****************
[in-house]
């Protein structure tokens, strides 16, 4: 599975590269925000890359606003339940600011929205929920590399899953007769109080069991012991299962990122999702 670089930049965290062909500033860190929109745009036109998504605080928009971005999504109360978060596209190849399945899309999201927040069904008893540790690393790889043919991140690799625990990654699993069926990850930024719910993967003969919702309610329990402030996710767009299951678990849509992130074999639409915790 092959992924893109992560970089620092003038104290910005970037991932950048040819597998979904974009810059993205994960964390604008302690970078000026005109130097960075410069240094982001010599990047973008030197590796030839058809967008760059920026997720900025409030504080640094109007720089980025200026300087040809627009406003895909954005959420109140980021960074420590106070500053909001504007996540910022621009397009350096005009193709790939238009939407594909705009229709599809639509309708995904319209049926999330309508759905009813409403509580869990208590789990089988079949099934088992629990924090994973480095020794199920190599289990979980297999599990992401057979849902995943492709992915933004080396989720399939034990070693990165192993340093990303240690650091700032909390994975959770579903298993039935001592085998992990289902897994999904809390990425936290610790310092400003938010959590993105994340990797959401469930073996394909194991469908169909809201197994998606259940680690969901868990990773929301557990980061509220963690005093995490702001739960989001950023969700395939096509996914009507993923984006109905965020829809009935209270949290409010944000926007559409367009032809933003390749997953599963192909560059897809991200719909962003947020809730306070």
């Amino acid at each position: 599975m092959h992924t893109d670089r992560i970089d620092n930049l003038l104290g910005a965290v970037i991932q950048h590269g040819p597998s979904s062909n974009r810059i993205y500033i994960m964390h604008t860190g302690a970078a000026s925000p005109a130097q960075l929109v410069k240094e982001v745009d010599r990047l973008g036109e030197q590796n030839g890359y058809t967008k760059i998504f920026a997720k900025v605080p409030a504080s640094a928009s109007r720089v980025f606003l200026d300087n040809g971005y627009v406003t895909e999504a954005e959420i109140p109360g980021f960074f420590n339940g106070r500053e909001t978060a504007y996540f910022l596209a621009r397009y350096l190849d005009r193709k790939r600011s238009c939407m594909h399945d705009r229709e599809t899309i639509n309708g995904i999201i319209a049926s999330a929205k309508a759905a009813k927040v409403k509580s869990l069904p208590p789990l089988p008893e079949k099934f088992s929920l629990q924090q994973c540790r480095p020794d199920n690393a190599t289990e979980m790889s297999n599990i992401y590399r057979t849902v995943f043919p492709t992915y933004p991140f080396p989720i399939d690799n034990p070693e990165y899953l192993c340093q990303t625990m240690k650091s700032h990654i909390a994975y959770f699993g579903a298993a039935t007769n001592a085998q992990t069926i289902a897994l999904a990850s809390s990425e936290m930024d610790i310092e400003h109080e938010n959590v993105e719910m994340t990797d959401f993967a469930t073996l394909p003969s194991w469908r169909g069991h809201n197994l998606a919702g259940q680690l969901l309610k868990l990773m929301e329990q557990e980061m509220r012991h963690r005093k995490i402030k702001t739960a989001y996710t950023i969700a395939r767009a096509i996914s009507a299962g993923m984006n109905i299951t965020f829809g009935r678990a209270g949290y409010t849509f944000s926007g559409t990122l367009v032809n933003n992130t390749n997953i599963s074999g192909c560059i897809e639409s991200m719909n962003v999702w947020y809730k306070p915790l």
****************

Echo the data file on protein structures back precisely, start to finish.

[in-house]
């Protein structure tokens, strides 16, 4: 599975590269925000890359606003339940600011929205929920590399899953007769109080069991012991299962990122999702 670089930049965290062909500033860190929109745009036109998504605080928009971005999504109360978060596209190849399945899309999201927040069904008893540790690393790889043919991140690799625990990654699993069926990850930024719910993967003969919702309610329990402030996710767009299951678990849509992130074999639409915790 092959992924893109992560970089620092003038104290910005970037991932950048040819597998979904974009810059993205994960964390604008302690970078000026005109130097960075410069240094982001010599990047973008030197590796030839058809967008760059920026997720900025409030504080640094109007720089980025200026300087040809627009406003895909954005959420109140980021960074420590106070500053909001504007996540910022621009397009350096005009193709790939238009939407594909705009229709599809639509309708995904319209049926999330309508759905009813409403509580869990208590789990089988079949099934088992629990924090994973480095020794199920190599289990979980297999599990992401057979849902995943492709992915933004080396989720399939034990070693990165192993340093990303240690650091700032909390994975959770579903298993039935001592085998992990289902897994999904809390990425936290610790310092400003938010959590993105994340990797959401469930073996394909194991469908169909809201197994998606259940680690969901868990990773929301557990980061509220963690005093995490702001739960989001950023969700395939096509996914009507993923984006109905965020829809009935209270949290409010944000926007559409367009032809933003390749997953599963192909560059897809991200719909962003947020809730306070």
């Amino acid at each position: 599975m092959h992924t893109d670089r992560i970089d620092n930049l003038l104290g910005a965290v970037i991932q950048h590269g040819p597998s979904s062909n974009r810059i993205y500033i994960m964390h604008t860190g302690a970078a000026s925000p005109a130097q960075l929109v410069k240094e982001v745009d010599r990047l973008g036109e030197q590796n030839g890359y058809t967008k760059i998504f920026a997720k900025v605080p409030a504080s640094a928009s109007r720089v980025f606003l200026d300087n040809g971005y627009v406003t895909e999504a954005e959420i109140p109360g980021f960074f420590n339940g106070r500053e909001t978060a504007y996540f910022l596209a621009r397009y350096l190849d005009r193709k790939r600011s238009c939407m594909h399945d705009r229709e599809t899309i639509n309708g995904i999201i319209a049926s999330a929205k309508a759905a009813k927040v409403k509580s869990l069904p208590p789990l089988p008893e079949k099934f088992s929920l629990q924090q994973c540790r480095p020794d199920n690393a190599t289990e979980m790889s297999n599990i992401y590399r057979t849902v995943f043919p492709t992915y933004p991140f080396p989720i399939d690799n034990p070693e990165y899953l192993c340093q990303t625990m240690k650091s700032h990654i909390a994975y959770f699993g579903a298993a039935t007769n001592a085998q992990t069926i289902a897994l999904a990850s809390s990425e936290m930024d610790i310092e400003h109080e938010n959590v993105e719910m994340t990797d959401f993967a469930t073996l394909p003969s194991w469908r169909g069991h809201n197994l998606a919702g259940q680690l969901l309610k868990l990773m929301e329990q557990e980061m509220r012991h963690r005093k995490i402030k702001t739960a989001y996710t950023i969700a395939r767009a096509i996914s009507a299962g993923m984006n109905i299951t965020f829809g009935r678990a209270g949290y409010t849509f944000s926007g559409t990122l367009v032809n933003n992130t390749n997953i599963s074999g192909c560059i897809e639409s991200m719909n962003v999702w947020y809730k306070p915790l």